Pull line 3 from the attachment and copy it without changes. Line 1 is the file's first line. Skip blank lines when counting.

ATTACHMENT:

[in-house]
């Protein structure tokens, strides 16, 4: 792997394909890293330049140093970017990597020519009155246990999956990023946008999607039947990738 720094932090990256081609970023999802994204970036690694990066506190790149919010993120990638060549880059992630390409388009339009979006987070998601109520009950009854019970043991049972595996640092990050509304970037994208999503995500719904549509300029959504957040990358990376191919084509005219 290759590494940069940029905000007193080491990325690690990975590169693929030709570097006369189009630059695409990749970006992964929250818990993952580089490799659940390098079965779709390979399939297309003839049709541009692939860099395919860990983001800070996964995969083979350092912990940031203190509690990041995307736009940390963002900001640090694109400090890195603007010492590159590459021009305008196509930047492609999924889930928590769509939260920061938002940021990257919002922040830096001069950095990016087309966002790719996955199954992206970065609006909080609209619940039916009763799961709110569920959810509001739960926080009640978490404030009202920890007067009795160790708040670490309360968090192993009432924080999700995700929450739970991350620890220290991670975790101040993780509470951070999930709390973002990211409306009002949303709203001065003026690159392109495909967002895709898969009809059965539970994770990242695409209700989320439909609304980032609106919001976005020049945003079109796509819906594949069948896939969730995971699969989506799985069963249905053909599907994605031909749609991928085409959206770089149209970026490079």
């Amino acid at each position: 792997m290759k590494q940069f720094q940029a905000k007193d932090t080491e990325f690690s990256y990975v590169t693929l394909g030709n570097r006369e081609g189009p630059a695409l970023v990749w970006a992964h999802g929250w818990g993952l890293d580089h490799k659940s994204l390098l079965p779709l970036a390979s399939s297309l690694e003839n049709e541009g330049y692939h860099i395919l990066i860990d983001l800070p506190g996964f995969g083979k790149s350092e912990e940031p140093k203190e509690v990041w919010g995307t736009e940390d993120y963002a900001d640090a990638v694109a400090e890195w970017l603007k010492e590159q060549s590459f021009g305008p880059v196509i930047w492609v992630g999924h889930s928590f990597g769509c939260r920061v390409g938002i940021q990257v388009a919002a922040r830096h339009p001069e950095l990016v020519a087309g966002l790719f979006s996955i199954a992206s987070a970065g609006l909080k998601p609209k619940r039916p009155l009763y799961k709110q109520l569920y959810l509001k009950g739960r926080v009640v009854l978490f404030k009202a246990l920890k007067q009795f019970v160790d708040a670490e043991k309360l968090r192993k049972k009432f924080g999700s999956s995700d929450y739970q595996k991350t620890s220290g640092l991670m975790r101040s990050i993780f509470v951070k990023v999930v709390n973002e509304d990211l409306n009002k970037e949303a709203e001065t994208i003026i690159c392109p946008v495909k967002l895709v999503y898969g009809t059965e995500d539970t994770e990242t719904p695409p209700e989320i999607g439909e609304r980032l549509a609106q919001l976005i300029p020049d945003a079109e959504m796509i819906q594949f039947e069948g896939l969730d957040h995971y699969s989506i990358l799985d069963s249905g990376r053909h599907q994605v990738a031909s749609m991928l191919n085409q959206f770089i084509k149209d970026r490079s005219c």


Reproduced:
């Amino acid at each position: 792997m290759k590494q940069f720094q940029a905000k007193d932090t080491e990325f690690s990256y990975v590169t693929l394909g030709n570097r006369e081609g189009p630059a695409l970023v990749w970006a992964h999802g929250w818990g993952l890293d580089h490799k659940s994204l390098l079965p779709l970036a390979s399939s297309l690694e003839n049709e541009g330049y692939h860099i395919l990066i860990d983001l800070p506190g996964f995969g083979k790149s350092e912990e940031p140093k203190e509690v990041w919010g995307t736009e940390d993120y963002a900001d640090a990638v694109a400090e890195w970017l603007k010492e590159q060549s590459f021009g305008p880059v196509i930047w492609v992630g999924h889930s928590f990597g769509c939260r920061v390409g938002i940021q990257v388009a919002a922040r830096h339009p001069e950095l990016v020519a087309g966002l790719f979006s996955i199954a992206s987070a970065g609006l909080k998601p609209k619940r039916p009155l009763y799961k709110q109520l569920y959810l509001k009950g739960r926080v009640v009854l978490f404030k009202a246990l920890k007067q009795f019970v160790d708040a670490e043991k309360l968090r192993k049972k009432f924080g999700s999956s995700d929450y739970q595996k991350t620890s220290g640092l991670m975790r101040s990050i993780f509470v951070k990023v999930v709390n973002e509304d990211l409306n009002k970037e949303a709203e001065t994208i003026i690159c392109p946008v495909k967002l895709v999503y898969g009809t059965e995500d539970t994770e990242t719904p695409p209700e989320i999607g439909e609304r980032l549509a609106q919001l976005i300029p020049d945003a079109e959504m796509i819906q594949f039947e069948g896939l969730d957040h995971y699969s989506i990358l799985d069963s249905g990376r053909h599907q994605v990738a031909s749609m991928l191919n085409q959206f770089i084509k149209d970026r490079s005219c």